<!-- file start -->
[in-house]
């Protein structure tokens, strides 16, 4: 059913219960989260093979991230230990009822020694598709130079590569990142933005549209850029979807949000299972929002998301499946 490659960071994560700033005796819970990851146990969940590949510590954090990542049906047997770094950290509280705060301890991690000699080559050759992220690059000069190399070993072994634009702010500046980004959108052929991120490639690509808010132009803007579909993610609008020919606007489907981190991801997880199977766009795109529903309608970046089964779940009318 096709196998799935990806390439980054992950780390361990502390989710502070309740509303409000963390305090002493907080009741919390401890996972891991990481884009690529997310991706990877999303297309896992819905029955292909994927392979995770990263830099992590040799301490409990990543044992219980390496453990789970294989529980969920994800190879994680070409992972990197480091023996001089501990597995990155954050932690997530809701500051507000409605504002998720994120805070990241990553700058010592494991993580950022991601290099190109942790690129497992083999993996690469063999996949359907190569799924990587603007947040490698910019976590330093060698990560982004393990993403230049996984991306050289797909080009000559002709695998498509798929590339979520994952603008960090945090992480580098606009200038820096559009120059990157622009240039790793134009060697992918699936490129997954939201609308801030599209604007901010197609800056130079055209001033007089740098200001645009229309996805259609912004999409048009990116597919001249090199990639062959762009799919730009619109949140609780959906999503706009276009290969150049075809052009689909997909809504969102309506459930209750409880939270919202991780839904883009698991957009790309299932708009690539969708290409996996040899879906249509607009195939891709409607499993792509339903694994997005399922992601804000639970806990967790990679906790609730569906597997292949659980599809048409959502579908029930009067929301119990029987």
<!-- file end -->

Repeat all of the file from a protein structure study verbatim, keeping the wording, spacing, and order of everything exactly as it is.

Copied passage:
[in-house]
């Protein structure tokens, strides 16, 4: 059913219960989260093979991230230990009822020694598709130079590569990142933005549209850029979807949000299972929002998301499946 490659960071994560700033005796819970990851146990969940590949510590954090990542049906047997770094950290509280705060301890991690000699080559050759992220690059000069190399070993072994634009702010500046980004959108052929991120490639690509808010132009803007579909993610609008020919606007489907981190991801997880199977766009795109529903309608970046089964779940009318 096709196998799935990806390439980054992950780390361990502390989710502070309740509303409000963390305090002493907080009741919390401890996972891991990481884009690529997310991706990877999303297309896992819905029955292909994927392979995770990263830099992590040799301490409990990543044992219980390496453990789970294989529980969920994800190879994680070409992972990197480091023996001089501990597995990155954050932690997530809701500051507000409605504002998720994120805070990241990553700058010592494991993580950022991601290099190109942790690129497992083999993996690469063999996949359907190569799924990587603007947040490698910019976590330093060698990560982004393990993403230049996984991306050289797909080009000559002709695998498509798929590339979520994952603008960090945090992480580098606009200038820096559009120059990157622009240039790793134009060697992918699936490129997954939201609308801030599209604007901010197609800056130079055209001033007089740098200001645009229309996805259609912004999409048009990116597919001249090199990639062959762009799919730009619109949140609780959906999503706009276009290969150049075809052009689909997909809504969102309506459930209750409880939270919202991780839904883009698991957009790309299932708009690539969708290409996996040899879906249509607009195939891709409607499993792509339903694994997005399922992601804000639970806990967790990679906790609730569906597997292949659980599809048409959502579908029930009067929301119990029987």